Kathryn Sharp and Justin Nicholson Update Brandybend's Stone Farmhouse

The West Chester-based first-time homebuyers blend modern touches with the structure’s rustic appeal.


Interior design: Danziger Design, Wendy Danziger, 7212 Taveshire Way, Bethesda, Md., (301) 365-3300, danzigerdesign.com.

“Party barn” was the first thing that came to mind when Kathryn Sharp spied the listing for the 11-acre Brandybend Farm in West Chester. Having a separate two-story structure for entertaining just steps away from the property’s 1780 stone farmhouse struck a chord with Sharp and her fiancé, Justin Nicholson, both first-time homebuyers in their mid-20s. A little more than a year since taking the plunge, they couldn’t be happier. 

Though she was born in Philadelphia, Sharp grew up in a “really old house” on Maryland’s Eastern Shore, so she had a natural affinity for homes with a history. Nicholson, however, was raised in Manhattan. “It’s been a bit of an adjustment, but I’ve loved the transition,” he says.

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And that’s a good thing, since the couple moved to be closer to his family’s racehorse business. “We have a barn in Elkton, Md., so the commute from West Chester is a lot easier than the commute from where we were living in Washington, D.C.,” he says.

The two considered only one newer home during their search. “All the modern touches were there, but there was nothing for us to do with it,” says Nicholson. “It would’ve just been a house. We wanted a little bit of a project.”

Even so, the work involved wasn’t as daunting as it could’ve been for a house of its age. Thirty years prior, the previous owners had done a major renovation to what was once a one-room schoolhouse. Fresh paint, new furniture and some professional guidance went a long way toward making the place feel like home. “We were basically starting from scratch because we had college furniture,” says Kathryn. “And everything we had was for a modern apartment.”

And though they were living in an older home, they were going for a more transitional feel. The deep colors, hardwood floors and ceiling beams made the rooms a little too dreary for their taste. “I wanted our changes to fit the house,” says Sharp. “I wanted to be true to it, but have it still be us.”

Maryland-based interior designer Wendy Danziger was tasked with the makeover. “They were willing to take chances,” she says. “They didn’t want it to look like a dark, dated country farmhouse.”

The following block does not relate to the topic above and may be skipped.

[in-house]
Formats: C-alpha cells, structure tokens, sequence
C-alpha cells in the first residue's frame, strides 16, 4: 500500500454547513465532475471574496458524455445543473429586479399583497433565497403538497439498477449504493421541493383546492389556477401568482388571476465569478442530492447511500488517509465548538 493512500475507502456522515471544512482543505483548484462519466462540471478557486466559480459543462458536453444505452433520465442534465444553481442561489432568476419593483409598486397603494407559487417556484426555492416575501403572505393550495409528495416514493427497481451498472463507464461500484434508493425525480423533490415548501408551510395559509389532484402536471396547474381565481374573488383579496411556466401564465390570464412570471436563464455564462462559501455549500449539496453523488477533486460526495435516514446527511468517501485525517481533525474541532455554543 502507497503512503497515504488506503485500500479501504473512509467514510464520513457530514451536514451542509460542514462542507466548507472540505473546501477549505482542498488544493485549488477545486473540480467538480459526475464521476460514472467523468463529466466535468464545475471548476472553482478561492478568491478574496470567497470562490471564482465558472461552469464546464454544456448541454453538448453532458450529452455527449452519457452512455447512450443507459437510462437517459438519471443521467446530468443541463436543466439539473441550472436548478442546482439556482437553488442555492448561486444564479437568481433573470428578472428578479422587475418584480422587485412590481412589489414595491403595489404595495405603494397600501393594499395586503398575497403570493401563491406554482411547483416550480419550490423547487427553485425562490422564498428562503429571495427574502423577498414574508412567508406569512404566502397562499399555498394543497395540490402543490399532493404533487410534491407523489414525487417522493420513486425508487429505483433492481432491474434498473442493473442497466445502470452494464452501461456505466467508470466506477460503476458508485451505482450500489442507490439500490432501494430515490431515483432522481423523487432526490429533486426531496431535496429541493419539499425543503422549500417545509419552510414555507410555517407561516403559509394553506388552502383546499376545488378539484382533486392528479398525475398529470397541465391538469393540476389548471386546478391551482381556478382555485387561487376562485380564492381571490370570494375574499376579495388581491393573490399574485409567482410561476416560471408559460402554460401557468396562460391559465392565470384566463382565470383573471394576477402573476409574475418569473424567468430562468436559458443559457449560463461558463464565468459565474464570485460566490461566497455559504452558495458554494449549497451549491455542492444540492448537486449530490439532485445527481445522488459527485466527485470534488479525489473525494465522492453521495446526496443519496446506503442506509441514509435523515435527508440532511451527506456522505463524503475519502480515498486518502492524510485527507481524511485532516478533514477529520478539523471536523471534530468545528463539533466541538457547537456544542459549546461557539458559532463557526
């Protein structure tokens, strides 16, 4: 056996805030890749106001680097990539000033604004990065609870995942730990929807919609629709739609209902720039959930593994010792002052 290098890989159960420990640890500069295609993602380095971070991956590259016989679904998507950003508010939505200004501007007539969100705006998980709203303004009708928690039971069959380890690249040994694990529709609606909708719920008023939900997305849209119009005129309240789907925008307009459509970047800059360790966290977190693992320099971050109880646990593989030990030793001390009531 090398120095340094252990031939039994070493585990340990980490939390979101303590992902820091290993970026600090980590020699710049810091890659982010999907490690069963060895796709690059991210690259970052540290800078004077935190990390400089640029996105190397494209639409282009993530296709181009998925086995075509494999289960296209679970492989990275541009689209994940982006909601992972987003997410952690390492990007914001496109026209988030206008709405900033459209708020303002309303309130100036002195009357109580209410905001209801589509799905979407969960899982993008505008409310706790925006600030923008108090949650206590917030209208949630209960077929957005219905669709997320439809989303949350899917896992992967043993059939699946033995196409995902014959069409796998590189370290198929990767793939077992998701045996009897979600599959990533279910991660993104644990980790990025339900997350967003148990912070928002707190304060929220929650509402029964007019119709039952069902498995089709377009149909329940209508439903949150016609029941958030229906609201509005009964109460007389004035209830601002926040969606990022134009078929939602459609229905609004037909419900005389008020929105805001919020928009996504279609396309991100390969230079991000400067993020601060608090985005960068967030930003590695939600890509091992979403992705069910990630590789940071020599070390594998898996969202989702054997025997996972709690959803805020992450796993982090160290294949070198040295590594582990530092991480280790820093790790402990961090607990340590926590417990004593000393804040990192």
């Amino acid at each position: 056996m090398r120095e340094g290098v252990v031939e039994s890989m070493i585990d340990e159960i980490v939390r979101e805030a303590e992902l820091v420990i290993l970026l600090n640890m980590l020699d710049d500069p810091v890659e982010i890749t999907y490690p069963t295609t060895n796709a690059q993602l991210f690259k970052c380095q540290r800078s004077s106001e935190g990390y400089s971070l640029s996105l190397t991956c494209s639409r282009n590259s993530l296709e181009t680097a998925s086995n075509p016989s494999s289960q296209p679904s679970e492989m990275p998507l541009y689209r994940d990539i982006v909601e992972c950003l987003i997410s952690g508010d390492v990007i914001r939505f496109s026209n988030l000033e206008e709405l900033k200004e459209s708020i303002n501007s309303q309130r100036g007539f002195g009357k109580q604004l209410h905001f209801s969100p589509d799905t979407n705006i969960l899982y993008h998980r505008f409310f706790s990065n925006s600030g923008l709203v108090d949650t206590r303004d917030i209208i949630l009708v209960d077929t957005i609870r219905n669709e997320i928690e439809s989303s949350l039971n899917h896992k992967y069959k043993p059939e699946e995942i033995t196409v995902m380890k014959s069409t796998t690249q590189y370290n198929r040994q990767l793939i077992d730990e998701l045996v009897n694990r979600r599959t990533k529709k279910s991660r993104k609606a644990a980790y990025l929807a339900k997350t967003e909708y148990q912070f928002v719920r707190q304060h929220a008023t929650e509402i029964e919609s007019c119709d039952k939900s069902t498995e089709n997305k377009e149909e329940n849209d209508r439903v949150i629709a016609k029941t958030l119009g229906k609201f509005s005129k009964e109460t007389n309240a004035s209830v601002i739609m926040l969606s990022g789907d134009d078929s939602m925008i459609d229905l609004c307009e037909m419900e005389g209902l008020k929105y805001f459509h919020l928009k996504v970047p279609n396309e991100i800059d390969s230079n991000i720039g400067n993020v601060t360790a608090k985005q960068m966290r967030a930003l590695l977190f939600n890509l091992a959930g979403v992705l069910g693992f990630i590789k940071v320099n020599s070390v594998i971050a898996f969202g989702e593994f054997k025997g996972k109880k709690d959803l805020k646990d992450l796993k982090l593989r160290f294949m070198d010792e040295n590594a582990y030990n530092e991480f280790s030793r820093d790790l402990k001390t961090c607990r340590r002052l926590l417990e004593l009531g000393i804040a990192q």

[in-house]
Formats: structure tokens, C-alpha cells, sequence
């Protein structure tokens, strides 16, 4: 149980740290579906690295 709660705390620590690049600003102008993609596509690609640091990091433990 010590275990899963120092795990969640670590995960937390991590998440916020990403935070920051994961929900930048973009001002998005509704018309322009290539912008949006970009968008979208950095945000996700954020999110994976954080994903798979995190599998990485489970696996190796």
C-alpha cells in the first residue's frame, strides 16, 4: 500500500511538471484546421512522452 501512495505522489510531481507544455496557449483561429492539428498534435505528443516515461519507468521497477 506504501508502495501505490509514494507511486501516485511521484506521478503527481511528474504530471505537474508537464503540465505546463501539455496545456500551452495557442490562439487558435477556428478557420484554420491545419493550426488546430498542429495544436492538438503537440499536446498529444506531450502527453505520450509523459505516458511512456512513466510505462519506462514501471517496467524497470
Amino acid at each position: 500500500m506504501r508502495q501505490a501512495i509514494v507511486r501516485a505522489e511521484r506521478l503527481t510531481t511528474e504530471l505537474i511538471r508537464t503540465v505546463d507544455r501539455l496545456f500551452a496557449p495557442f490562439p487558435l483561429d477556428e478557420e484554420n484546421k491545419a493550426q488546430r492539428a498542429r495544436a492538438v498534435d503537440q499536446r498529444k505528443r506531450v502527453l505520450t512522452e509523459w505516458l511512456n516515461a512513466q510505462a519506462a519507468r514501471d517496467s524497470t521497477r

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On the first floor of the home, what was once a sitting room is now Sharp’s office. “I don’t know who uses a sitting room anymore,” says Sharp.

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A cream-and-white color scheme gives the room an “edgy romantic” vibe, says Sharp. A boldly feminine, pale-gray writing desk sits in front of the fireplace, with two plum velvet armchairs facing it. Even the fireplace is painted white, and a crystal chandelier above the desk accentuates the sophisticated feel. “I wanted the room to be comfortable, so guests could enjoy the space, too,” she says.

Across from Sharp’s “lady office,” the living room used to be the schoolhouse. With no overhead lighting, the previous owners used floor lamps and table lamps. Danziger opted to install two rows of adjustable track lighting alongside the exposed beams. Eggplant-colored walls provide a welcome contrast to the traditional white woodwork and fireplace. A coffeetable made from the cross-section of a tree provides a natural element, as do landscape portraits by Alice Pritchard from Haverford’s Merritt Gallery.

In this unique farmhouse, the kitchen and dining room are on the lower level. Stairs from the front entry hall lead down to an updated kitchen with granite countertops and stainless steel appliances. There are also an adjacent sunroom and an outdoor eating area.

Danziger called on Maryland’s Billet Collins to work its decorative painting magic in the kitchen and throughout the home. “They helped me with the total transformation of the spaces from dark and dank to light and airy,” she says.

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Cherry cabinets were repainted a distressed off-white. The ceiling beams were lightened with a gray-and-white glaze finish. Suddenly, spaces were not only brighter—they felt larger.

The same glaze used on the kitchen was applied to the dining room beams, and dark accents were lightened with white or cream paint. Here, eight red leather chairs surround the large cherry farm table. “I love every piece of furniture we bought,” says Sharp. “It wasn’t about filling rooms; every piece was chosen because we loved it.”

As for that so-called party barn that originally enticed Sharp, it’s in the midst of a complete renovation. “That’s where we’re getting married next month,” says Sharp. “We’ll have our wedding and reception there.” 

And after the big day, her fiancé has something else in mind for one section of the barn: a man cave. 

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